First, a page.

However, from the initially disappointing responses I received to this question it became apparent that, in order to guarantee receipt of data reflecting the neighborhood’s many previous incarnations, I would need to open up participation in the project to former residents, thus ensuring that members of those social groups that over the past few decades have been ‘pushed’ out of Northbridge would also have an opportunity to tell their stories. Thankfully, as more people began to volunteer for the project in response to the leaflet drop, the type of respondents I encountered became more varied and the quality of data improved. However by this time I had already made the decision to augment the simple written survey format with more in-depth recorded interviews. The combining of these two research methods ultimately proved to be quite successful and after a couple of weeks I began to unearth many interesting stories and anecdotes about the William Street area, from the very recent to those dating as far back as the 1940s.

In stage two I then asked a second group of participants to reinterpret the data submitted by the first group in a way that made most sense to them. Respondents looked through a printed booklet containing some of the data given to me in the first phase of the research. These data mostly took the form of either place names/descriptions or short paragraphs of text recording memories of incidents that had occurred within the study area – although a few respondents in phase one had also chosen to give me photographs of locations, and these were included in the booklet too. Under each item was a blank space for round-two respondents to write down whatever comments were triggered by the data they saw above.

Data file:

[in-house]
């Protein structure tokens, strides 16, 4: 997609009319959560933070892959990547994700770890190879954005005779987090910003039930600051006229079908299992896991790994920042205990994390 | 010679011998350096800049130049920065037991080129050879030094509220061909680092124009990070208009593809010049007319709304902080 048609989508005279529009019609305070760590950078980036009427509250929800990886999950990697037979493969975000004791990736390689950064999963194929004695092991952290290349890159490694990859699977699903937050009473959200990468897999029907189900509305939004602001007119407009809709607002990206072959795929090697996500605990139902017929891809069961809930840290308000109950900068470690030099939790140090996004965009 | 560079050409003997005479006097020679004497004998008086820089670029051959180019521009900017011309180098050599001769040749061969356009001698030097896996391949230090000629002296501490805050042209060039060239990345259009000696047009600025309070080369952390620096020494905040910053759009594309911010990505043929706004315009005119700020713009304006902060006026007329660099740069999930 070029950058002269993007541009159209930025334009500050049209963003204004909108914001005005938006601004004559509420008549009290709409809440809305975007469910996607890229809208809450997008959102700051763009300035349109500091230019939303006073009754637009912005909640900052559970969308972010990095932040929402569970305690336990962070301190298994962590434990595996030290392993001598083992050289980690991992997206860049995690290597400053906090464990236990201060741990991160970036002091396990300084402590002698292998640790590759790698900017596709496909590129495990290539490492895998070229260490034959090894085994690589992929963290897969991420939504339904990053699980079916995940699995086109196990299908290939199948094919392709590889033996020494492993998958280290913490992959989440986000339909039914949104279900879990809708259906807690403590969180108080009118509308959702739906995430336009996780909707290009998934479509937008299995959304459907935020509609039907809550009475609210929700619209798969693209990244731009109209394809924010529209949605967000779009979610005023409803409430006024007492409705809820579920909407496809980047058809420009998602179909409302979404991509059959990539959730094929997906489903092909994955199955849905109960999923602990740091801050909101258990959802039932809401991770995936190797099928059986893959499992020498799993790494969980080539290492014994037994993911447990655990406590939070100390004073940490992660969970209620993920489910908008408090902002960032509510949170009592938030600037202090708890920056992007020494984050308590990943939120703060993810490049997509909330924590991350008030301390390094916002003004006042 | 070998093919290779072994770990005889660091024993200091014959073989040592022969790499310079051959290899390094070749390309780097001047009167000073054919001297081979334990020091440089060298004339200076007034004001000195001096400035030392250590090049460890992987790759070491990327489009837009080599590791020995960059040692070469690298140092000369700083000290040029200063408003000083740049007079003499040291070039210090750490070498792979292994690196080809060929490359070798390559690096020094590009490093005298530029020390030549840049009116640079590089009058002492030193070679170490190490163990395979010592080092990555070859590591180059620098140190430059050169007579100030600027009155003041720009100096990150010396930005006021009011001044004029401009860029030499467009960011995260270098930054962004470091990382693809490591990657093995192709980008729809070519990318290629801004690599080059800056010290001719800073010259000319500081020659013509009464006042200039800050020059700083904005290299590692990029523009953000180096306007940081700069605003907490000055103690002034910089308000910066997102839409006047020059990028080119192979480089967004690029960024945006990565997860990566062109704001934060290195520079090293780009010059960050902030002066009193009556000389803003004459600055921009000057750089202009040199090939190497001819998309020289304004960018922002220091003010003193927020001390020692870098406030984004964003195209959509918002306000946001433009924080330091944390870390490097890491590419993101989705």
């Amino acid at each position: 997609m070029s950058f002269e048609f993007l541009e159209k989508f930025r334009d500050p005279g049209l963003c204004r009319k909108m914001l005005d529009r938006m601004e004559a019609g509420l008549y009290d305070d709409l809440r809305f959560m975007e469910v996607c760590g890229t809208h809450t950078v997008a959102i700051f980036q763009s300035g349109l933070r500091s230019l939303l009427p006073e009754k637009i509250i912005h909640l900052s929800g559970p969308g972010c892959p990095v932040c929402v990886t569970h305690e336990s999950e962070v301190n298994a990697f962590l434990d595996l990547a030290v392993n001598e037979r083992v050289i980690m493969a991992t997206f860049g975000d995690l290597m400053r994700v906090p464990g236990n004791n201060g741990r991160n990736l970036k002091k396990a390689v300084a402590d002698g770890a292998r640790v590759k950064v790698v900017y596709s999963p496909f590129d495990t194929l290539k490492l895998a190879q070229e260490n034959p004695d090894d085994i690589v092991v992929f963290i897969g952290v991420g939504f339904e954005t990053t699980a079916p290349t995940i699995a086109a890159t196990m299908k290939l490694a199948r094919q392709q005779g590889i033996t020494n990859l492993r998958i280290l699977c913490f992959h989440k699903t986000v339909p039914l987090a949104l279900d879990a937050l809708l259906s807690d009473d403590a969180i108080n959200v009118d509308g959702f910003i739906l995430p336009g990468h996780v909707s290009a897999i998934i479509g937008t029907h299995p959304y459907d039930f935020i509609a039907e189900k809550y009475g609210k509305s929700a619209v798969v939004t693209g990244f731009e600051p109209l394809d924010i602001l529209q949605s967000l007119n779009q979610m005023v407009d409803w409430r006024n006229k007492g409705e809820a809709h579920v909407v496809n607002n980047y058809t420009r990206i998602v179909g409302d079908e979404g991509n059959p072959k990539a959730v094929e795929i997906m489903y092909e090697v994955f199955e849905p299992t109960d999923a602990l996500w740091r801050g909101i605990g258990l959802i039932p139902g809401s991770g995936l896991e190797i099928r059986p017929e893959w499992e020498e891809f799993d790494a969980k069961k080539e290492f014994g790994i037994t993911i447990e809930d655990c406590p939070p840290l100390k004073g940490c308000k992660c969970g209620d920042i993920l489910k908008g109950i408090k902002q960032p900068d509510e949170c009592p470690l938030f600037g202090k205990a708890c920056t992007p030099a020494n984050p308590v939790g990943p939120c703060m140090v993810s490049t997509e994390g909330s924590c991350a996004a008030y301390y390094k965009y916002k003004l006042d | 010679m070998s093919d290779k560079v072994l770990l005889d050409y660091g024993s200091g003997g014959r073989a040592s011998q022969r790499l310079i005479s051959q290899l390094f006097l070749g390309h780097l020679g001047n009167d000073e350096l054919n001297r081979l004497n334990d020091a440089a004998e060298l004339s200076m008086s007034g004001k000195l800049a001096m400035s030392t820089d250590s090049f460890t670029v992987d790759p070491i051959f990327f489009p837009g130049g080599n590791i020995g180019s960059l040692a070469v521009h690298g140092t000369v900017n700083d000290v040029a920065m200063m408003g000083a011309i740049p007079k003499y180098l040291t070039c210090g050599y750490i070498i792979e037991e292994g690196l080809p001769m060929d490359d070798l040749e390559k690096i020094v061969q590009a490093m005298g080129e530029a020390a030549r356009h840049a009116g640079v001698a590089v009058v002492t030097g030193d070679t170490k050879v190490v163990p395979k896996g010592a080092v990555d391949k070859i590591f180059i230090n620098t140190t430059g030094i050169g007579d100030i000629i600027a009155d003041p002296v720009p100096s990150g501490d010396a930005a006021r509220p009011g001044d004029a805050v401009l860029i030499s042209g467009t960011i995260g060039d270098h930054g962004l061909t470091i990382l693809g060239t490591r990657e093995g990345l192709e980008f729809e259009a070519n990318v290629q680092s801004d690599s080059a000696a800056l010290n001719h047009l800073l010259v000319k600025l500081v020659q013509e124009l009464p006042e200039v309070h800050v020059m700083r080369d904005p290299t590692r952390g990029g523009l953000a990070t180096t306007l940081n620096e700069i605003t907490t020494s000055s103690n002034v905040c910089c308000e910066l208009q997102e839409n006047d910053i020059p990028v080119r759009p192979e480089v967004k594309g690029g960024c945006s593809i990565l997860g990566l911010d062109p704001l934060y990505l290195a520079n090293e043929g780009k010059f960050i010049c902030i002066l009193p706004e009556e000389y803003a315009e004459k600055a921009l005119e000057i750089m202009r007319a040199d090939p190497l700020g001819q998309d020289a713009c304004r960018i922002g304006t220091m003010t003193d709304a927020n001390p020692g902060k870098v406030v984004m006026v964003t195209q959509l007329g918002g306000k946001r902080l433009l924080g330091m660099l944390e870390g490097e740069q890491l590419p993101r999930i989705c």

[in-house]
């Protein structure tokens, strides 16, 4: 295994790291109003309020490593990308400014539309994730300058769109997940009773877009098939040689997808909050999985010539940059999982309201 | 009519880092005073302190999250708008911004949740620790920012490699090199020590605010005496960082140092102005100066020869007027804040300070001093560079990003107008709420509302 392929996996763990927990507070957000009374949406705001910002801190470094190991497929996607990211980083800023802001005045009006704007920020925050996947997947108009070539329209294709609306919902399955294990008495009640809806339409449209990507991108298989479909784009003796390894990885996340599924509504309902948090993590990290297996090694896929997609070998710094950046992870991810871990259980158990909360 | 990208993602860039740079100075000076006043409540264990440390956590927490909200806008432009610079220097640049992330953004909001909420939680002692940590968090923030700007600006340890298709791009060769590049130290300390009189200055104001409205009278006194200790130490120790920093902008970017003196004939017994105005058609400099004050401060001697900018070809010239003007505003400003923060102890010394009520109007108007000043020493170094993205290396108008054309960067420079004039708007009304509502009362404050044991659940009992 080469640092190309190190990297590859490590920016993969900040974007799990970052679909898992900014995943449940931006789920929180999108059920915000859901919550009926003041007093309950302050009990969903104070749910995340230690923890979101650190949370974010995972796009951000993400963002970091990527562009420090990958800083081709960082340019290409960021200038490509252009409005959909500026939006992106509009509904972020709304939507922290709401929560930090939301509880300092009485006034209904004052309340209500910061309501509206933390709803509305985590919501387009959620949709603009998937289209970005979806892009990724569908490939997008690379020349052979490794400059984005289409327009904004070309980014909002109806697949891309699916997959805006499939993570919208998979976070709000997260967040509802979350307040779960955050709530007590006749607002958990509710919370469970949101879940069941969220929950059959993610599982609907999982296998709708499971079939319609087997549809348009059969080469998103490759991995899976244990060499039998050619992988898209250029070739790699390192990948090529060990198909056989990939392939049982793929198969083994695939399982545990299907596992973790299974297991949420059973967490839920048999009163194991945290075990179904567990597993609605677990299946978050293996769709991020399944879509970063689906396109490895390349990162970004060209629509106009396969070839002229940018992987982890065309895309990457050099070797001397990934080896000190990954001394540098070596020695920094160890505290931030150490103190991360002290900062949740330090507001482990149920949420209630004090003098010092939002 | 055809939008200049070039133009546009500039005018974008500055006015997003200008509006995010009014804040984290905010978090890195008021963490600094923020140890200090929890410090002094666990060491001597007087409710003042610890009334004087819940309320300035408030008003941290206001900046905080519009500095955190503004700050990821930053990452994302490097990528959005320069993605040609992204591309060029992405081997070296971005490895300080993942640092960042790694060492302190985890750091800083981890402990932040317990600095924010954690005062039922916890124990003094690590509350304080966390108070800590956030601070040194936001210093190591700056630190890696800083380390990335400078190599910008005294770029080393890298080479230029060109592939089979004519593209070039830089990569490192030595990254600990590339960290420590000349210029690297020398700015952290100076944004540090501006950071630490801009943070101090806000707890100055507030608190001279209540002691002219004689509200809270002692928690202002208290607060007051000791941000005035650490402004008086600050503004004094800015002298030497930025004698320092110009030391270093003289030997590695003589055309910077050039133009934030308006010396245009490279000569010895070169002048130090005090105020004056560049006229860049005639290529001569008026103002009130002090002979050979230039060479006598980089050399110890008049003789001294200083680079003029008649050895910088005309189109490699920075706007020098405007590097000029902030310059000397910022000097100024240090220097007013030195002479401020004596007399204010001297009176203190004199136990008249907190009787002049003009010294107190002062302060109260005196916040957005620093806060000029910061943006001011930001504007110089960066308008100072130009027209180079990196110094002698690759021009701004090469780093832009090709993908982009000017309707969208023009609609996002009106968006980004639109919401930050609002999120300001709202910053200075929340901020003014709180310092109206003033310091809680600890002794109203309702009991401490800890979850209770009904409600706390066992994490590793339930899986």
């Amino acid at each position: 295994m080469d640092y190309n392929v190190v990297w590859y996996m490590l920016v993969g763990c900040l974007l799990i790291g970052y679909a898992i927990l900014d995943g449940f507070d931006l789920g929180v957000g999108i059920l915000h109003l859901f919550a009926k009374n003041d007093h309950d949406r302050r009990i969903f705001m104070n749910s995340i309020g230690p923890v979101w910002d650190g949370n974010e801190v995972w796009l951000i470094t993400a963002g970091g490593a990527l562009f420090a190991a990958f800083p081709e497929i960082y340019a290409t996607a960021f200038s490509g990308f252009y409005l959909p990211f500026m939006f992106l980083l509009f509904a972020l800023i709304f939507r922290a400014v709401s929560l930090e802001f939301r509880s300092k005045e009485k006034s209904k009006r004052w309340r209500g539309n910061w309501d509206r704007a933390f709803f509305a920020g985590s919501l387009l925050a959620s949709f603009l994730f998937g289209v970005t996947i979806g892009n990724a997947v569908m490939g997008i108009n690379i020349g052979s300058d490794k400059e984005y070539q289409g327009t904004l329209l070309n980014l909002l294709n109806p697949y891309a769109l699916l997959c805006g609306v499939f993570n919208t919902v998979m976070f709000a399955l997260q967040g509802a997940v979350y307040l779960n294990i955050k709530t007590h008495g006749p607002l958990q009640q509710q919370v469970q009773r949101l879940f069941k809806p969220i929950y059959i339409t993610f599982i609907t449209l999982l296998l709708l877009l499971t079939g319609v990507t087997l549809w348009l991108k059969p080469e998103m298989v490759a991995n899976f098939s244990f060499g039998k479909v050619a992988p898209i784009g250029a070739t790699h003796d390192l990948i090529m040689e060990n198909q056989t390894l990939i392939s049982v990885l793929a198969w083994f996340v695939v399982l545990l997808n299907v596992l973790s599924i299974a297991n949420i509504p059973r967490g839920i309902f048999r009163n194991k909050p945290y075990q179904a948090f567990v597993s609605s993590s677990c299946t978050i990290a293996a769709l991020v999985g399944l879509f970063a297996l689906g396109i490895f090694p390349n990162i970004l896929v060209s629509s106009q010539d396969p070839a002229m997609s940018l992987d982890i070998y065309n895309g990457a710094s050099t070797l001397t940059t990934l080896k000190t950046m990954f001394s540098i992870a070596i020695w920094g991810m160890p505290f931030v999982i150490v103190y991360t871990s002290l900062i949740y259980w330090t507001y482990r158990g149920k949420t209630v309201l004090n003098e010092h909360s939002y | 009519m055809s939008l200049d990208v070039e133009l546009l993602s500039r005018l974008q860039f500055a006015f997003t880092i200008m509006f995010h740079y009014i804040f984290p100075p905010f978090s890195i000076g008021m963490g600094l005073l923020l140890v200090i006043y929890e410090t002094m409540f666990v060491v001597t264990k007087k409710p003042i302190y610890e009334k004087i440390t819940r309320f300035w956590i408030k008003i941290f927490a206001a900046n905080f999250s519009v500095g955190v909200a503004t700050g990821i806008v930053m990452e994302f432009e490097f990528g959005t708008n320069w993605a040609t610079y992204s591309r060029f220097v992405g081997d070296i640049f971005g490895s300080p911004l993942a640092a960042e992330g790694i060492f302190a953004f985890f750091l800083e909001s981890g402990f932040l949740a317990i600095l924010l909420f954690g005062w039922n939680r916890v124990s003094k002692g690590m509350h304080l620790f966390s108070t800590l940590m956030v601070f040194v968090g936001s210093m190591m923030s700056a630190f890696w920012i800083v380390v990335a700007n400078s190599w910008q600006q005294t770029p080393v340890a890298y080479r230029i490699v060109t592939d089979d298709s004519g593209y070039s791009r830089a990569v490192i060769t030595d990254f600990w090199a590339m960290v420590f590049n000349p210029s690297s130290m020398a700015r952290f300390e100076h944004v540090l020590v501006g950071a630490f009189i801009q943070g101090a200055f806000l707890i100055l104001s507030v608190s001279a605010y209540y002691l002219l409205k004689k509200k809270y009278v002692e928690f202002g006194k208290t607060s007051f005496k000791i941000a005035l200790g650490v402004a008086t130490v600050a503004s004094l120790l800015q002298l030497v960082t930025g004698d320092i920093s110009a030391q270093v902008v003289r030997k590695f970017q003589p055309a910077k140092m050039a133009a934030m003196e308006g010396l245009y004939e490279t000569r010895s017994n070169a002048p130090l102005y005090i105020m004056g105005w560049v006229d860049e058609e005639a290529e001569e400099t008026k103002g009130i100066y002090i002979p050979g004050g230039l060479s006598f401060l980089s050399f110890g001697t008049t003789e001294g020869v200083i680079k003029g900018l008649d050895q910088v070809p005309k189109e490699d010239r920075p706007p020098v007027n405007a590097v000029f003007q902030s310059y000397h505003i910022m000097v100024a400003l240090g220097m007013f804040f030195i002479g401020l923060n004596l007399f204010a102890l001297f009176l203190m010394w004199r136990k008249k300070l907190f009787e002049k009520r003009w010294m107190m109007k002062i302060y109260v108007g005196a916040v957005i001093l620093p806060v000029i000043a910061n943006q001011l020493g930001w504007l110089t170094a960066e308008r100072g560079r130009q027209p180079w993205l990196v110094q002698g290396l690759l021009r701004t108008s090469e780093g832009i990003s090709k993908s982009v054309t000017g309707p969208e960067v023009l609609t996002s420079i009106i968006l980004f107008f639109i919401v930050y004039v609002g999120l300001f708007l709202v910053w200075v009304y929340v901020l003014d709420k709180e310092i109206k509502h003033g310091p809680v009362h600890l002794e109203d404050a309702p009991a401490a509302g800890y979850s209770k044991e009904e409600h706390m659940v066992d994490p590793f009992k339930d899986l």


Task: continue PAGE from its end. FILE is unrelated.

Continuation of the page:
Finally, after approximately one month of fieldwork, I began to pass the information acquired in stage two onto a third group of participants who were asked to react to or interpret this data as they saw fit as “actors” in staged narrative photographs. Although some participants chose to re-enact the data given to them in a more or less literal way (allowing for their own subjective interpretation of that data), others took the data merely as a trigger to suggest memories from their own lives, or indeed strongly refuted the data they were given. In effect the process was a little like a game of Exquisite Corpse in which a piece of paper is folded and first one person draws a head, the next a torso etc. What emerges at the end might be somewhat monstrous, but I believe that it genuinely reflects something of the psyche of all those involved in its creation.

My objective was that this body of work would speak of the area as it is at present, but as Heidegger teaches us, the present is made up of everything that has ever happened in the past. This posed an ethical dilemma, as, were I to show something deemed negative about the area that had occurred in the past, this could be construed as misleading if this phenomenon were no longer to be found in the study area (and anyway, who decides what is ‘negative’ or ‘positive’?). But if I were to ignore this element, I would be creating an equally inaccurate image of the area by denying its past.

The matter was further complicated by the realization that, as all the photographs would be reenactments, all would reflect the past: indeed the moment any photographic image is created it has already become the past. What would it mean in practice to separate past from present? At which point does present become past? Could the past be defined as all events that took place before my arrival? I.e. events that I could not verify with my own eyes as being ‘typical’ of the area. But that would mean that I, an outsider, would have final say as to what is and is not ‘typical’. Given that the entire collaborative process was put in place in order to avoid just such a scenario, this did not seem a satisfactory solution. In the end I decided that if  respondent (A) gave me a specific piece of information, then it was up to respondent (B) to tell me if this was valid or not. The three-stage process would effectively act as a filter, allowing historical information to be ‘corrected’ if another participant disagreed with it further down the line.